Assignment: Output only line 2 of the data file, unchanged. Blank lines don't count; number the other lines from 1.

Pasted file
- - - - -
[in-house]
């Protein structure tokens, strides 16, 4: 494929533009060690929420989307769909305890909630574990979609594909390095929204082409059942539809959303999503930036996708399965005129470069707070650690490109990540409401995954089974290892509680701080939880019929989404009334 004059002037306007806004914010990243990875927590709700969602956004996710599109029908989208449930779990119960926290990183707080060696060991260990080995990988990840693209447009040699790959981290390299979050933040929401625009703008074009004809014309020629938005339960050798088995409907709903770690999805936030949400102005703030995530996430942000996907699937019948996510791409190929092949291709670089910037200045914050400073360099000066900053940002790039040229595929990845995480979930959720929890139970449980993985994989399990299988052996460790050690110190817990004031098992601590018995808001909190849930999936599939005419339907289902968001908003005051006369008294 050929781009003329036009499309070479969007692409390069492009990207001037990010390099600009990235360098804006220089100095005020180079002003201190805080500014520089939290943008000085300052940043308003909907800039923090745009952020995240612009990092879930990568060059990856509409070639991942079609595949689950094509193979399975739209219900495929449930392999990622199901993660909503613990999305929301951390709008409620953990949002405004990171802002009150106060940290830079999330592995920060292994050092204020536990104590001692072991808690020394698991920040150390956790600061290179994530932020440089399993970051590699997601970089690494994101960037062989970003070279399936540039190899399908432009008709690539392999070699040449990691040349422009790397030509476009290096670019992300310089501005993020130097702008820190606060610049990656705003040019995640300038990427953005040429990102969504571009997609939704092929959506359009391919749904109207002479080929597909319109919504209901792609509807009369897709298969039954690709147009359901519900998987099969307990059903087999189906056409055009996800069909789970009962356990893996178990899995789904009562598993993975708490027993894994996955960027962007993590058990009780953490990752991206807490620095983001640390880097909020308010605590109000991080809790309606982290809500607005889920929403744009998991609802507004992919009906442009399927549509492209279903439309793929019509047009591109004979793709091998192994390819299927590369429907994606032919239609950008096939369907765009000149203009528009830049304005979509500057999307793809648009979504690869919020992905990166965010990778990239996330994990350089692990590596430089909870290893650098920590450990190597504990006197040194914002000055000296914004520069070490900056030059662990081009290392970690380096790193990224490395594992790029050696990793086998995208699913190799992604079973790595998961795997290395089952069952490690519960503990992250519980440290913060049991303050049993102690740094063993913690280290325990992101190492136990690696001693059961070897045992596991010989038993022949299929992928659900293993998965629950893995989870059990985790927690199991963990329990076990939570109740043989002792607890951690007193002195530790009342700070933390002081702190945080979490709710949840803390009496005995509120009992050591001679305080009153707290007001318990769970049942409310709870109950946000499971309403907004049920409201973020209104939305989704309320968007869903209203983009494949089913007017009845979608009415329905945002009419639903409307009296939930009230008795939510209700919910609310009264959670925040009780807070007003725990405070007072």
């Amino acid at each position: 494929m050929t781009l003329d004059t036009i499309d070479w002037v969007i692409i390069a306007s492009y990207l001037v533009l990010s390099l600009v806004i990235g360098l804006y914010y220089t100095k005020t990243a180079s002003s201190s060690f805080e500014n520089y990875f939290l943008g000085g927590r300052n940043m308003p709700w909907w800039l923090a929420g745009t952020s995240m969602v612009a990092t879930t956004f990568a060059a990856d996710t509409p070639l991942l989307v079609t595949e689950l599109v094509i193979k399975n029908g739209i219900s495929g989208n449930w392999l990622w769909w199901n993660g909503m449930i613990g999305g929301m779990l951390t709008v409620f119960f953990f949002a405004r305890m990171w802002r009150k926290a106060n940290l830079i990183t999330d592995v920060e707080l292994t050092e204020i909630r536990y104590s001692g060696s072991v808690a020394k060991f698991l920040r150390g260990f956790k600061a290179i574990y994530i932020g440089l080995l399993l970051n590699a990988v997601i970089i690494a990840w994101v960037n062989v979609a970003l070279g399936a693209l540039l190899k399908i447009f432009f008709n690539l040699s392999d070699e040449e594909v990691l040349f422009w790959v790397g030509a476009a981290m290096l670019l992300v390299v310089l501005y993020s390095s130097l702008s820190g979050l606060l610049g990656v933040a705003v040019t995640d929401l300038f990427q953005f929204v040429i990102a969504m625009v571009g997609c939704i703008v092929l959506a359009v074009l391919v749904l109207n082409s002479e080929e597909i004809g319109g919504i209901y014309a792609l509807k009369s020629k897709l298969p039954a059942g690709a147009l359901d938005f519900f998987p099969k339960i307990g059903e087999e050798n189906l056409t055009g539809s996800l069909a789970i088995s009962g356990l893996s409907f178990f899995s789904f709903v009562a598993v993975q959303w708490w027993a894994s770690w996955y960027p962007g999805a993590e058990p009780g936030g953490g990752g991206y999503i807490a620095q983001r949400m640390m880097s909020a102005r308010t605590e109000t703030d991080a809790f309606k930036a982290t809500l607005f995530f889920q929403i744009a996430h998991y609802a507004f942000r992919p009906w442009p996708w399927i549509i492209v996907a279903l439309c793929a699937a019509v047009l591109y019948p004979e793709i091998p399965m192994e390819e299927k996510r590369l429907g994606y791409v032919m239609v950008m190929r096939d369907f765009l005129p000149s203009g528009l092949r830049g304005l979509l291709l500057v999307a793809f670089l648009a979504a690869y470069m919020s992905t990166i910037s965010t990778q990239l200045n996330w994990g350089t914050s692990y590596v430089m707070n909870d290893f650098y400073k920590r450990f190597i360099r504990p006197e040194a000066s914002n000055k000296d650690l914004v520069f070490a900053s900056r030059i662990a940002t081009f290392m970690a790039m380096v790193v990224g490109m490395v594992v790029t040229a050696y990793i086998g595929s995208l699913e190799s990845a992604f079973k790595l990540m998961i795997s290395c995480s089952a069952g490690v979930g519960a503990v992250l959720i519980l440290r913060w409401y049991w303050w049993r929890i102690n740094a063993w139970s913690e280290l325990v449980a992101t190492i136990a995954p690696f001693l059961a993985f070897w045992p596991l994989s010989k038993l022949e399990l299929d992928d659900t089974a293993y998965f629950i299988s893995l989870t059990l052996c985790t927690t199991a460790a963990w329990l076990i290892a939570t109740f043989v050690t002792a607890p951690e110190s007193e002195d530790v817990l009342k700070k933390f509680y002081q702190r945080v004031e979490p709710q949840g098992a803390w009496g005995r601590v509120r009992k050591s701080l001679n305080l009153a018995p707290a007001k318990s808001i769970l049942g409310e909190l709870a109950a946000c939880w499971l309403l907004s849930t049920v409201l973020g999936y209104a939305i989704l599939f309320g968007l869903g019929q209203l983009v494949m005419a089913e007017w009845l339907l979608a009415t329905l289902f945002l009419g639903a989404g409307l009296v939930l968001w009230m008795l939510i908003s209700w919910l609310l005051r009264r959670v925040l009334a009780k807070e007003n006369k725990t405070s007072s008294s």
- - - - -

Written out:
């Protein structure tokens, strides 16, 4: 494929533009060690929420989307769909305890909630574990979609594909390095929204082409059942539809959303999503930036996708399965005129470069707070650690490109990540409401995954089974290892509680701080939880019929989404009334 004059002037306007806004914010990243990875927590709700969602956004996710599109029908989208449930779990119960926290990183707080060696060991260990080995990988990840693209447009040699790959981290390299979050933040929401625009703008074009004809014309020629938005339960050798088995409907709903770690999805936030949400102005703030995530996430942000996907699937019948996510791409190929092949291709670089910037200045914050400073360099000066900053940002790039040229595929990845995480979930959720929890139970449980993985994989399990299988052996460790050690110190817990004031098992601590018995808001909190849930999936599939005419339907289902968001908003005051006369008294 050929781009003329036009499309070479969007692409390069492009990207001037990010390099600009990235360098804006220089100095005020180079002003201190805080500014520089939290943008000085300052940043308003909907800039923090745009952020995240612009990092879930990568060059990856509409070639991942079609595949689950094509193979399975739209219900495929449930392999990622199901993660909503613990999305929301951390709008409620953990949002405004990171802002009150106060940290830079999330592995920060292994050092204020536990104590001692072991808690020394698991920040150390956790600061290179994530932020440089399993970051590699997601970089690494994101960037062989970003070279399936540039190899399908432009008709690539392999070699040449990691040349422009790397030509476009290096670019992300310089501005993020130097702008820190606060610049990656705003040019995640300038990427953005040429990102969504571009997609939704092929959506359009391919749904109207002479080929597909319109919504209901792609509807009369897709298969039954690709147009359901519900998987099969307990059903087999189906056409055009996800069909789970009962356990893996178990899995789904009562598993993975708490027993894994996955960027962007993590058990009780953490990752991206807490620095983001640390880097909020308010605590109000991080809790309606982290809500607005889920929403744009998991609802507004992919009906442009399927549509492209279903439309793929019509047009591109004979793709091998192994390819299927590369429907994606032919239609950008096939369907765009000149203009528009830049304005979509500057999307793809648009979504690869919020992905990166965010990778990239996330994990350089692990590596430089909870290893650098920590450990190597504990006197040194914002000055000296914004520069070490900056030059662990081009290392970690380096790193990224490395594992790029050696990793086998995208699913190799992604079973790595998961795997290395089952069952490690519960503990992250519980440290913060049991303050049993102690740094063993913690280290325990992101190492136990690696001693059961070897045992596991010989038993022949299929992928659900293993998965629950893995989870059990985790927690199991963990329990076990939570109740043989002792607890951690007193002195530790009342700070933390002081702190945080979490709710949840803390009496005995509120009992050591001679305080009153707290007001318990769970049942409310709870109950946000499971309403907004049920409201973020209104939305989704309320968007869903209203983009494949089913007017009845979608009415329905945002009419639903409307009296939930009230008795939510209700919910609310009264959670925040009780807070007003725990405070007072």